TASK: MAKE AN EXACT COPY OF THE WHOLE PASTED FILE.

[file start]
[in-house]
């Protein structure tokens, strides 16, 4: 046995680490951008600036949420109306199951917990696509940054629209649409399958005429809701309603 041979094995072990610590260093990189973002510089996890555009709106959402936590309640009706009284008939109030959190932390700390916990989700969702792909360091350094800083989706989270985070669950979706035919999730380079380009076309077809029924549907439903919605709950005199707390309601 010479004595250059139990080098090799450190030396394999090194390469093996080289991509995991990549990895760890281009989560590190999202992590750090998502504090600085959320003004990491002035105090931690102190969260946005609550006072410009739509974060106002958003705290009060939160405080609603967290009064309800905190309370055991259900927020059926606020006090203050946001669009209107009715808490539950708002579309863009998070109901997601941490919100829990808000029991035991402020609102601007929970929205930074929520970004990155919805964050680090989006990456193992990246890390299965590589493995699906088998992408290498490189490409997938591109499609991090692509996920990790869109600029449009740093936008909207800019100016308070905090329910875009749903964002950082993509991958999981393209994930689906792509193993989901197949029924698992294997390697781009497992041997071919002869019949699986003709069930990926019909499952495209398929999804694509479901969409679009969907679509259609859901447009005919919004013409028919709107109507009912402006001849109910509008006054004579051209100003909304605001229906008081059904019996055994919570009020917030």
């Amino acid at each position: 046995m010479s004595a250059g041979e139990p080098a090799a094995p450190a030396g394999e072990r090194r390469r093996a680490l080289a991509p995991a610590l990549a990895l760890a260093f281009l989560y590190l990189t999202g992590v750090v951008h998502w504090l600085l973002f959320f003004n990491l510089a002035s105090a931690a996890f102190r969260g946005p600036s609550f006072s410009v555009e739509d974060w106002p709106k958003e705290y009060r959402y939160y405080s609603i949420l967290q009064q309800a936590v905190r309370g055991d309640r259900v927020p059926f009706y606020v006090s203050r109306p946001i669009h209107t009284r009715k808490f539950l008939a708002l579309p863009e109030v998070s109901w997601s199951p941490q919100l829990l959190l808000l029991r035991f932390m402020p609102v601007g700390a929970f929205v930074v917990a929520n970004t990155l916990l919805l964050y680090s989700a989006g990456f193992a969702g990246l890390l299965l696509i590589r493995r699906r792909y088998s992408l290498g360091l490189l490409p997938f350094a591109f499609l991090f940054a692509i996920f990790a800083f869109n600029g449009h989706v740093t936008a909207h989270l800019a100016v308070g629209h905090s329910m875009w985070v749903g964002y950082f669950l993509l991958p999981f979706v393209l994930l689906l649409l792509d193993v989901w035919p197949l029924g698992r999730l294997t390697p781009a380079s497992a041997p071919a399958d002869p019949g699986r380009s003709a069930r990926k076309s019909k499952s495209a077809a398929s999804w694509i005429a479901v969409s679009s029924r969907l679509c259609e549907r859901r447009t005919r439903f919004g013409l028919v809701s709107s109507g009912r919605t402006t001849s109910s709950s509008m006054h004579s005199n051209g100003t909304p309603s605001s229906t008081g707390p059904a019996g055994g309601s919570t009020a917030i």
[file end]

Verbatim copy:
[in-house]
């Protein structure tokens, strides 16, 4: 046995680490951008600036949420109306199951917990696509940054629209649409399958005429809701309603 041979094995072990610590260093990189973002510089996890555009709106959402936590309640009706009284008939109030959190932390700390916990989700969702792909360091350094800083989706989270985070669950979706035919999730380079380009076309077809029924549907439903919605709950005199707390309601 010479004595250059139990080098090799450190030396394999090194390469093996080289991509995991990549990895760890281009989560590190999202992590750090998502504090600085959320003004990491002035105090931690102190969260946005609550006072410009739509974060106002958003705290009060939160405080609603967290009064309800905190309370055991259900927020059926606020006090203050946001669009209107009715808490539950708002579309863009998070109901997601941490919100829990808000029991035991402020609102601007929970929205930074929520970004990155919805964050680090989006990456193992990246890390299965590589493995699906088998992408290498490189490409997938591109499609991090692509996920990790869109600029449009740093936008909207800019100016308070905090329910875009749903964002950082993509991958999981393209994930689906792509193993989901197949029924698992294997390697781009497992041997071919002869019949699986003709069930990926019909499952495209398929999804694509479901969409679009969907679509259609859901447009005919919004013409028919709107109507009912402006001849109910509008006054004579051209100003909304605001229906008081059904019996055994919570009020917030």
């Amino acid at each position: 046995m010479s004595a250059g041979e139990p080098a090799a094995p450190a030396g394999e072990r090194r390469r093996a680490l080289a991509p995991a610590l990549a990895l760890a260093f281009l989560y590190l990189t999202g992590v750090v951008h998502w504090l600085l973002f959320f003004n990491l510089a002035s105090a931690a996890f102190r969260g946005p600036s609550f006072s410009v555009e739509d974060w106002p709106k958003e705290y009060r959402y939160y405080s609603i949420l967290q009064q309800a936590v905190r309370g055991d309640r259900v927020p059926f009706y606020v006090s203050r109306p946001i669009h209107t009284r009715k808490f539950l008939a708002l579309p863009e109030v998070s109901w997601s199951p941490q919100l829990l959190l808000l029991r035991f932390m402020p609102v601007g700390a929970f929205v930074v917990a929520n970004t990155l916990l919805l964050y680090s989700a989006g990456f193992a969702g990246l890390l299965l696509i590589r493995r699906r792909y088998s992408l290498g360091l490189l490409p997938f350094a591109f499609l991090f940054a692509i996920f990790a800083f869109n600029g449009h989706v740093t936008a909207h989270l800019a100016v308070g629209h905090s329910m875009w985070v749903g964002y950082f669950l993509l991958p999981f979706v393209l994930l689906l649409l792509d193993v989901w035919p197949l029924g698992r999730l294997t390697p781009a380079s497992a041997p071919a399958d002869p019949g699986r380009s003709a069930r990926k076309s019909k499952s495209a077809a398929s999804w694509i005429a479901v969409s679009s029924r969907l679509c259609e549907r859901r447009t005919r439903f919004g013409l028919v809701s709107s109507g009912r919605t402006t001849s109910s709950s509008m006054h004579s005199n051209g100003t909304p309603s605001s229906t008081g707390p059904a019996g055994g309601s919570t009020a917030i």